Monthly Archives: December 2021
Aromatherapy, the use of essential oils for medicinal purposes, exists in several guises. One of them is inhalation aromatherapy which is a complementary therapy used in different clinical settings. But is there any sound evidence about its effectiveness?
The aim of this review was to assess the effectiveness of inhalational aromatherapy in the care of hospitalized pediatric patients.
A systematic review of clinical trials and quasi-experimental studies was conducted, based on PRISMA recommendations, searching Medline, Web of Science, Scopus, SciELO, LILACS, CINAHL, Science Direct, EBSCO, and updated databases. The Down and Black 2020, RoB 2020 CLARITY, and ROBINS-I 2020 scales were used through the Distiller SR software to verify the studies’ internal validity and risk of bias.
From 446 articles identified, 9 fulfilled the inclusion criteria. Seven were randomized controlled trials (RCTs), one pilot RCT, and one non-randomized quasi-experimental trial.
Different outcomes were analyzed, with pain being the most frequently measured variable. None of the 6 studies that evaluated pain showed significant effects with inhalation aromatherapy. Additionally, non-significant effects were found regarding nausea, vomiting, and behavioral/emotional variables.
The authors concluded that the findings are still inconclusive, and more evidence is required from future studies with high methodological quality, blinding, and adequate sample sizes.
Call me a skeptic, but I think the findings show quite clearly that there is no sound evidence to suggest that inhalation aromatherapy might be effective for kids.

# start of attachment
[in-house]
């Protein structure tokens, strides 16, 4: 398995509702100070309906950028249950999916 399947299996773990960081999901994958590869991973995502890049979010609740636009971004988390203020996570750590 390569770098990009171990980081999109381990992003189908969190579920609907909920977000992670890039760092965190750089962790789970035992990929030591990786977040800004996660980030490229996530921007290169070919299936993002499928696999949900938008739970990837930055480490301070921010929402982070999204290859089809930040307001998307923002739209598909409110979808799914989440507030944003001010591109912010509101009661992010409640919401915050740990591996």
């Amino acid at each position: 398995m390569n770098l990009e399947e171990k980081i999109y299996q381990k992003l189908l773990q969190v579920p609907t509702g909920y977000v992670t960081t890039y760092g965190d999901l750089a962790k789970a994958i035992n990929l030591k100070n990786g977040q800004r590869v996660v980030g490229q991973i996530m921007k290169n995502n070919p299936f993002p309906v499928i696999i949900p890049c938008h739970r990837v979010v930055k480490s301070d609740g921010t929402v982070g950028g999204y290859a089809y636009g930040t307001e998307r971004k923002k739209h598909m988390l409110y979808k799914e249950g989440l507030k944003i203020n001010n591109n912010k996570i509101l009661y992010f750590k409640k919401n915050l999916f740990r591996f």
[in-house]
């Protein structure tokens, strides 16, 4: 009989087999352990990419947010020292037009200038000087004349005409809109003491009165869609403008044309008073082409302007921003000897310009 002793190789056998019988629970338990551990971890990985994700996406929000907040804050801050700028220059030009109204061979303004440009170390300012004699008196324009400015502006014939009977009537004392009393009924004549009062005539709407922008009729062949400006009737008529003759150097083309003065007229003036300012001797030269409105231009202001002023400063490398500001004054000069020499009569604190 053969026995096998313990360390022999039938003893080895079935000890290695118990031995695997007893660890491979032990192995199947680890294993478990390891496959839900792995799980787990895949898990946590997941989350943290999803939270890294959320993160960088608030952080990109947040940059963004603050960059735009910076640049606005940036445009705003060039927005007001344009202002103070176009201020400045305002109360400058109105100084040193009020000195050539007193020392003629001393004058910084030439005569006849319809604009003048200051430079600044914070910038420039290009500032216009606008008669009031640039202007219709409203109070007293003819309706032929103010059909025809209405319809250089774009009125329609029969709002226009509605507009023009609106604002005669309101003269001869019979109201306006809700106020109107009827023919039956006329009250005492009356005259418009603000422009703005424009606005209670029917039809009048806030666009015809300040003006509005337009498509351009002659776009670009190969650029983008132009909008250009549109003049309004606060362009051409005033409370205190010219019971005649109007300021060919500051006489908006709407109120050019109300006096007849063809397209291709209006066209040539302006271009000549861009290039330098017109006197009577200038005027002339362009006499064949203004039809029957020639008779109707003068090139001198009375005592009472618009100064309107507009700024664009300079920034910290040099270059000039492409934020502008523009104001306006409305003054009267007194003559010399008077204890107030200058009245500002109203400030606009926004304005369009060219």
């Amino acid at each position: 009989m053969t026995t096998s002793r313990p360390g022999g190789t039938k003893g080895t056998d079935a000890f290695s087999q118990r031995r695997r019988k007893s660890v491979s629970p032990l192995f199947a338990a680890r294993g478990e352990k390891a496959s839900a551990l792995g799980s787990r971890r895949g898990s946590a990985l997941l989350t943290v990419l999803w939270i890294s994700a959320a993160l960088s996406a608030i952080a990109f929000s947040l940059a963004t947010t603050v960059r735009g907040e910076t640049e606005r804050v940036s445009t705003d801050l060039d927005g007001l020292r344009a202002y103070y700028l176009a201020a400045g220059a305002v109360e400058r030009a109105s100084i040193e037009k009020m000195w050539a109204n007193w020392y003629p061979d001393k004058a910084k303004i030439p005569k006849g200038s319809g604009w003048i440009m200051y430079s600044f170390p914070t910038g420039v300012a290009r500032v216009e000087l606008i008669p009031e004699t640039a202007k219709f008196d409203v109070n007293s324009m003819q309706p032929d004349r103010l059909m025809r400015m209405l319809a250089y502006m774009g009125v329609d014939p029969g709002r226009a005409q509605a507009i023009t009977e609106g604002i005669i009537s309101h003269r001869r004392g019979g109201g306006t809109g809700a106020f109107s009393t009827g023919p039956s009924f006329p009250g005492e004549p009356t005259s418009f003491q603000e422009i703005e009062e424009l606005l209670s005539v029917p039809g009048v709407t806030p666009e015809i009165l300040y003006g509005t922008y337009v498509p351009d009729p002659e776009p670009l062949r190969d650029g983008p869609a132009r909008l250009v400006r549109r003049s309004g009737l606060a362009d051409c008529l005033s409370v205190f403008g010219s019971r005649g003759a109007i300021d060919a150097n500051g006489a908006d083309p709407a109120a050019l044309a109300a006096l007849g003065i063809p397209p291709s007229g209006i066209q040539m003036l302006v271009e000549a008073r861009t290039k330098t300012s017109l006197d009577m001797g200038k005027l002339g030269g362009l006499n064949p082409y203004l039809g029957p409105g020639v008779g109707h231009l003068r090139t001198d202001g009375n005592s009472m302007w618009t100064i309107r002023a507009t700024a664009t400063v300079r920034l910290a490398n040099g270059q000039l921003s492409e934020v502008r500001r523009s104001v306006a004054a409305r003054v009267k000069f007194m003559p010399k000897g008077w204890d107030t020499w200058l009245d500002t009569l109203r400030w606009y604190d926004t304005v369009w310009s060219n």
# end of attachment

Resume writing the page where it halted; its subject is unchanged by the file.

Protection against electromagnetic fields has been a topic before (see here and here). In so-called alternative medicine (SCAM) entrepreneurs have been quick to sell all sorts of ‘protective’ gadgets to the often all too gullible public. The devices are based on two main assumptions:
- EMF causes ill health.
- The device prevents this from happening.
Neither of them is correct, and the harm done by the claim is substantial. It can be measured in £ or $, because these gadgets are, of course, not cheap. Now a new type of harm is in the spotlight.
It has been reported that the Dutch authority for nuclear safety and radiation protection (ANVS) found several of these devices claimed to protect against 5G networks gave off harmful ionising radiation. It urged people not to use the products, which could cause harm in the long term.
The World Health Organization assures us that 5G mobile networks are safe, and not fundamentally different from existing 3G and 4G signals. They emit non-ionizing radio waves that do not damage DNA. But the marketers of these devices claim otherwise and many consumers believe them. This explains why there have been attacks on transmitters by people who believe 5G is harmful. The Guardian reported that, last year, 15 EU member states called on the European Commission to address a spate of conspiracy theories that had led to arson attacks against telecommunications masts.